This curve is the typical curve observed in many countries. It is characterized by a rapid increase in the number of deaths, followed by a regular decrease in that number. Or Didier Raoult, one of the world best expert in infectious diseases, said that we don’t really understand the reasons for such a mysterious pattern. Drawing on the work of John Sanford, I would like to propose a hypothesis, namely that the gradual decline in the number of deaths is due to the fact that the virus loses its virulence over time as a result of the accumulation of mutations that eventually damage the ability of the virus to replicate and infect new hosts. Do you have alternative explanations?
I think population genetics can help here. Maybe denser populations allow the deleterious mutations to fix in the population of Covid. The US is very spread out and behavior was not consistent from state to state.
A paper that was authored and posted here by a contributor showed a lot of variation in the Covid sequences.
In this case, we are facing the second bump because we are relaxing social distancing to quickly before we are prepared. It has nothing to do with the genetic deterioration of the virus, which remains quite stable at this point in time.
Not sure the second bump in the US is due to relaxation of social distancing. Here in France, the government complains about such relaxation but despite this, the number of hospitalizations and deaths keep decreasing. Same thing in Sweden, where no lockdown happened, no mask imposed. How do you explain these facts?
So let me see if I understand correctly. The hypothesis is that the COVID 19 epidemic curve looks the same everywhere because the following happened: in China, the virus spread rapidly until mutations decreased its fitness. Then the virus – with most of those mutations already present – spread to Italy and other places, where again it spread rapidly until mutations decreased its fitness, whence it spread to the Northeastern US, where again it spread rapidly because its fitness was somehow now unaffected by all of those deleterious mutations, until once again mutations reduced its ability to transmit, after which it started spreading rapidly in the rest of the US despite the deleterious mutations because… reasons?
Then the claim makes even less sense. If Sanford were right, deleterious mutations should be decreasing the virus’s fitness, which should be reflected in the number of cases. The death rate should only matter insofar as it is a proxy for the case rate.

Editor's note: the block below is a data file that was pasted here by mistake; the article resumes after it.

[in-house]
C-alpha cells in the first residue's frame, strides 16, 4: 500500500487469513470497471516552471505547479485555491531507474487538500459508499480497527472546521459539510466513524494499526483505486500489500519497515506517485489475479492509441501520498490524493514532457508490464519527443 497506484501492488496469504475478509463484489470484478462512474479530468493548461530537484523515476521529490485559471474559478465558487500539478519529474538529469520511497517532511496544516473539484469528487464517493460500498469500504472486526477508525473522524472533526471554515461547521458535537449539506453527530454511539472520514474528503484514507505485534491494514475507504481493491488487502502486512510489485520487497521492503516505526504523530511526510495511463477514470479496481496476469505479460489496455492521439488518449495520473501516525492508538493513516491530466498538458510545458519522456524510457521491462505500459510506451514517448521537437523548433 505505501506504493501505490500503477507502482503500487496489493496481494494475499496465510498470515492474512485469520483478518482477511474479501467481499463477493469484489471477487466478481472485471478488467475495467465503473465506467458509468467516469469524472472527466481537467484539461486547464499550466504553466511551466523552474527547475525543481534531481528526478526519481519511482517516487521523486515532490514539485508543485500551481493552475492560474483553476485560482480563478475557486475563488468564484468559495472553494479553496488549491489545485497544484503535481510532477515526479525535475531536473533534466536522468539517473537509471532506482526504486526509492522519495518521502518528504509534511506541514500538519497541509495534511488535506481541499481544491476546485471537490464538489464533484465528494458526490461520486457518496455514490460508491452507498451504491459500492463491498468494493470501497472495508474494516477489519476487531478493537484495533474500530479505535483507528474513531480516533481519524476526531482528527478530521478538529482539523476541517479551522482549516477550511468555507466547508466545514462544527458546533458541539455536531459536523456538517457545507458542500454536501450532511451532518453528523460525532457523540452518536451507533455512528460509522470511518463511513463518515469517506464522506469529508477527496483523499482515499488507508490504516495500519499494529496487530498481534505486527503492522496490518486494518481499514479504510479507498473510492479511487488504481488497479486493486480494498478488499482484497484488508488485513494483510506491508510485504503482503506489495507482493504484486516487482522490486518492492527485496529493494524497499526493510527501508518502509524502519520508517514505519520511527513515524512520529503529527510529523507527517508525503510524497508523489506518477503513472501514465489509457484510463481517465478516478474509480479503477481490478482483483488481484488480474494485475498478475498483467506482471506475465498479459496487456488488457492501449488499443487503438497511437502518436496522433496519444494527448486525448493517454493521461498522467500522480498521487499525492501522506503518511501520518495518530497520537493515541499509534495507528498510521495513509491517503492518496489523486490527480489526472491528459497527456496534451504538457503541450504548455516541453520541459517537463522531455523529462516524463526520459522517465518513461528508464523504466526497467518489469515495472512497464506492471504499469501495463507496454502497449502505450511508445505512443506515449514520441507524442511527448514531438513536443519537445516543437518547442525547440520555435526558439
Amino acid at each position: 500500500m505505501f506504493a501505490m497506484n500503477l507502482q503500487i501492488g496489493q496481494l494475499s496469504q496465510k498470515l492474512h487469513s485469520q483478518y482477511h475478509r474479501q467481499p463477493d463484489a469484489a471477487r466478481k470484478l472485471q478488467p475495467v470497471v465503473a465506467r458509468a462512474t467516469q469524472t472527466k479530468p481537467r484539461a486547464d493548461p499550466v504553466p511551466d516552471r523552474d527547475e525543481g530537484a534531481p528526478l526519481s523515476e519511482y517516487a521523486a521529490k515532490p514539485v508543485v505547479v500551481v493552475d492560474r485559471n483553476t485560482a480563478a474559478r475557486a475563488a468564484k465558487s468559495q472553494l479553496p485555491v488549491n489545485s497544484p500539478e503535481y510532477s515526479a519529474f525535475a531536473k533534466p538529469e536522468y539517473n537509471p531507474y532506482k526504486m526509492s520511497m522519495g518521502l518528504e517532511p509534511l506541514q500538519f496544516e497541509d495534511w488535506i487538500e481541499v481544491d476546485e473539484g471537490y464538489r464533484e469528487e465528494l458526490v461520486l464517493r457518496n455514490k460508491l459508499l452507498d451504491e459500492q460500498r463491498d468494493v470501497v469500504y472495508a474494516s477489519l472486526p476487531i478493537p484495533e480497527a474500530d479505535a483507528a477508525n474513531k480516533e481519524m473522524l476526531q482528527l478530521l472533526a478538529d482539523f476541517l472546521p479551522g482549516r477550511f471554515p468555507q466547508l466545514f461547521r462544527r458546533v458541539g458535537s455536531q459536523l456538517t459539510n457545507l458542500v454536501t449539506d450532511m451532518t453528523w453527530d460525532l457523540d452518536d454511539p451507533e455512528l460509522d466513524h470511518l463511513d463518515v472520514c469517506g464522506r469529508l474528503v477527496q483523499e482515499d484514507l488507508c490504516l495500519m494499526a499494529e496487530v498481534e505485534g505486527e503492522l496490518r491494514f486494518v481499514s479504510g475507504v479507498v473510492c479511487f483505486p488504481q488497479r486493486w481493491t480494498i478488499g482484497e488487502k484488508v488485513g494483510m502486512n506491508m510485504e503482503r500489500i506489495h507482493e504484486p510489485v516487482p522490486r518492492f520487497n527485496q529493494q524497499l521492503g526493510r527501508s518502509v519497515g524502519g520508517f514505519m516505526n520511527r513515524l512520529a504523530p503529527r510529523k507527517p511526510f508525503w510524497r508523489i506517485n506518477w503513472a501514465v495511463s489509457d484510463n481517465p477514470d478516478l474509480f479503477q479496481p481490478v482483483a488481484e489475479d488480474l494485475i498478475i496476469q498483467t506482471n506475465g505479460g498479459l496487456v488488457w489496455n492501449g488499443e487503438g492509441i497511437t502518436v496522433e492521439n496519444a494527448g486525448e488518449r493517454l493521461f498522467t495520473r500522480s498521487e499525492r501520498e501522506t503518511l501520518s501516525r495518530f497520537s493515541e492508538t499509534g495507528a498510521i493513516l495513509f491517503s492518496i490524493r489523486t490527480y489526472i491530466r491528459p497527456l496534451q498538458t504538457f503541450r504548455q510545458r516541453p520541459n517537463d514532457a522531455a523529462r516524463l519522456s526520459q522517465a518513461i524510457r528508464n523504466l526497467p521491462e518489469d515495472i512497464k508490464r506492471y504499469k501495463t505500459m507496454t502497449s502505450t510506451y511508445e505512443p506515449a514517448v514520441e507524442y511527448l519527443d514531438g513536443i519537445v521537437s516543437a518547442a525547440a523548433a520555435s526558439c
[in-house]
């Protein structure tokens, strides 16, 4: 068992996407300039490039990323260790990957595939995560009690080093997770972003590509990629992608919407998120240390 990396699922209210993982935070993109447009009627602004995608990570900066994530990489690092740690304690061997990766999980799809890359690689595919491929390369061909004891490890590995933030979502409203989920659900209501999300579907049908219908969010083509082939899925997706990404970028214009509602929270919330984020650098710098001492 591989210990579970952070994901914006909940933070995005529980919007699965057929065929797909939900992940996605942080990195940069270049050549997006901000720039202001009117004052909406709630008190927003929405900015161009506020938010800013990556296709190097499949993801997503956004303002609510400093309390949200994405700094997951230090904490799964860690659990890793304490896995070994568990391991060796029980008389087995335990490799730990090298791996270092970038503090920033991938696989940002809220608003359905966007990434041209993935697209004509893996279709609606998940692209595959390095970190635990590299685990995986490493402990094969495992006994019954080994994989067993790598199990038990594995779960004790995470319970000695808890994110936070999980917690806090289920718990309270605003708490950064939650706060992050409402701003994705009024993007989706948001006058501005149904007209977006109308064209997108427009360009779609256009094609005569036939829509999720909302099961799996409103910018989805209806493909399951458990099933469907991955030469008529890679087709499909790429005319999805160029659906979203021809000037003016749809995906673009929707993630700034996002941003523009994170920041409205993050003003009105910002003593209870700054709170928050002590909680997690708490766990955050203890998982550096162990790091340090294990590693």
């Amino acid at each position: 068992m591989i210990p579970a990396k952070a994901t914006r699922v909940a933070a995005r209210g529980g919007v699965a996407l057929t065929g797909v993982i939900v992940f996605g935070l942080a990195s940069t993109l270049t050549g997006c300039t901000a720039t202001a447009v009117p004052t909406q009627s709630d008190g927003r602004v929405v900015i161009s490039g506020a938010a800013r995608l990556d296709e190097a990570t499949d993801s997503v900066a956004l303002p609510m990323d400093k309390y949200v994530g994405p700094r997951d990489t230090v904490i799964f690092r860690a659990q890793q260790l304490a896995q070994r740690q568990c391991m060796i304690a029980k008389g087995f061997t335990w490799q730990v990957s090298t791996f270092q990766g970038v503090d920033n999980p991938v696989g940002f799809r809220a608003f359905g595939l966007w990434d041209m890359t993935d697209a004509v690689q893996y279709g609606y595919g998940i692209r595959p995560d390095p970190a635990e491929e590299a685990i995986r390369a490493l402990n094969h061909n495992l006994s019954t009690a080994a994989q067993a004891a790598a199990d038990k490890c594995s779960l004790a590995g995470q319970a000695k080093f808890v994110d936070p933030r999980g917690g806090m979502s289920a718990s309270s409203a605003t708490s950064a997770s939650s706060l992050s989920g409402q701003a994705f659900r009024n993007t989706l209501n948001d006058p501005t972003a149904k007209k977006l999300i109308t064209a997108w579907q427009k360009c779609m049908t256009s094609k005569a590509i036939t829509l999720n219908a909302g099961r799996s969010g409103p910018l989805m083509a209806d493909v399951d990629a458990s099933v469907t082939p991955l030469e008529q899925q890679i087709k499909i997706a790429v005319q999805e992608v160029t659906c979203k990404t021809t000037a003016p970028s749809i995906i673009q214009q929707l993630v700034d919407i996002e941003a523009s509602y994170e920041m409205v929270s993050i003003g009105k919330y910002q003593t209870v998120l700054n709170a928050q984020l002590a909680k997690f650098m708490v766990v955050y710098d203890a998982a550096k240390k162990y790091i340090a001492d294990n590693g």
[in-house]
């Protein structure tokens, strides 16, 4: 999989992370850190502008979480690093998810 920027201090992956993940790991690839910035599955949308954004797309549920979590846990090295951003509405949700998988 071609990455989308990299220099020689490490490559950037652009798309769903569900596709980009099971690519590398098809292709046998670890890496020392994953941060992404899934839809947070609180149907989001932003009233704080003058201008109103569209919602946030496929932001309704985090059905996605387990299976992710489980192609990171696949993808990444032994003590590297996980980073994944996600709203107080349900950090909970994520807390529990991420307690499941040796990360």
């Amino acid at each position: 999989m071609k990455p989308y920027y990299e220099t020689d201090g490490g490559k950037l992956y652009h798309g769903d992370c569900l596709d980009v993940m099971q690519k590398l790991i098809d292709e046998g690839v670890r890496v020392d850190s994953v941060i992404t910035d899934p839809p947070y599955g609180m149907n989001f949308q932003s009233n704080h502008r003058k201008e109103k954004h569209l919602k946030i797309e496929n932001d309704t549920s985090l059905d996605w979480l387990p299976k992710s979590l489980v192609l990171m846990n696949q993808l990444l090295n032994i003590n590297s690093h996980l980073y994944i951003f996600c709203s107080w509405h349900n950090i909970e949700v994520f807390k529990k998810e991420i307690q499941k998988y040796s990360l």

Death rate is a proxy for the actual case rate… many scientists are basing the infection fatality rates based on the number of deaths.
However, the number of cases detected is many factors different from the actual number of cases, and dependent on other factors such as testing strategy.
The discussion was happening based on no: of cases detected.
On the whole, I don’t think things have gone the way you say they have, since the epidemic spread very quickly, almost simultaneously and not successively, in a very large number of countries around the world. In fact, the window of attack for the epidemic in many countries was very small, about a month, between the end of February and the end of March.
Anyway, how do you explain the typical shape of the epidemic curve in so many places around the world?
China peaked in early February; Italy peaked around the third week of March; NY peaked two weeks later; Florida peaked in July. Yes, many other countries also saw peaks in March, but so what? If deleterious mutations cause the shape and the shape is the same from early February through July, then. . . how could deleterious mutations be causing the shape? If two months worth of deleterious mutations were enough to stop spread in China, why was the outbreak accelerating in NY when the virus had twice as many deleterious mutations? And why did it accelerate last month in Florida when the virus had eight times as many deleterious mutations?
It’s infecting the same host everywhere, and that host reacts similarly when a lot of people start getting sick.
A word of caution about this sort of time series data - it very easy to think we have spotted trends, but it may be difficult to determine the cause when there are multiple factors in play. I advise against looking at a curve and speculating about unknown causes in the past. It’s far better to start with known factors and see how the curve changes moving forward.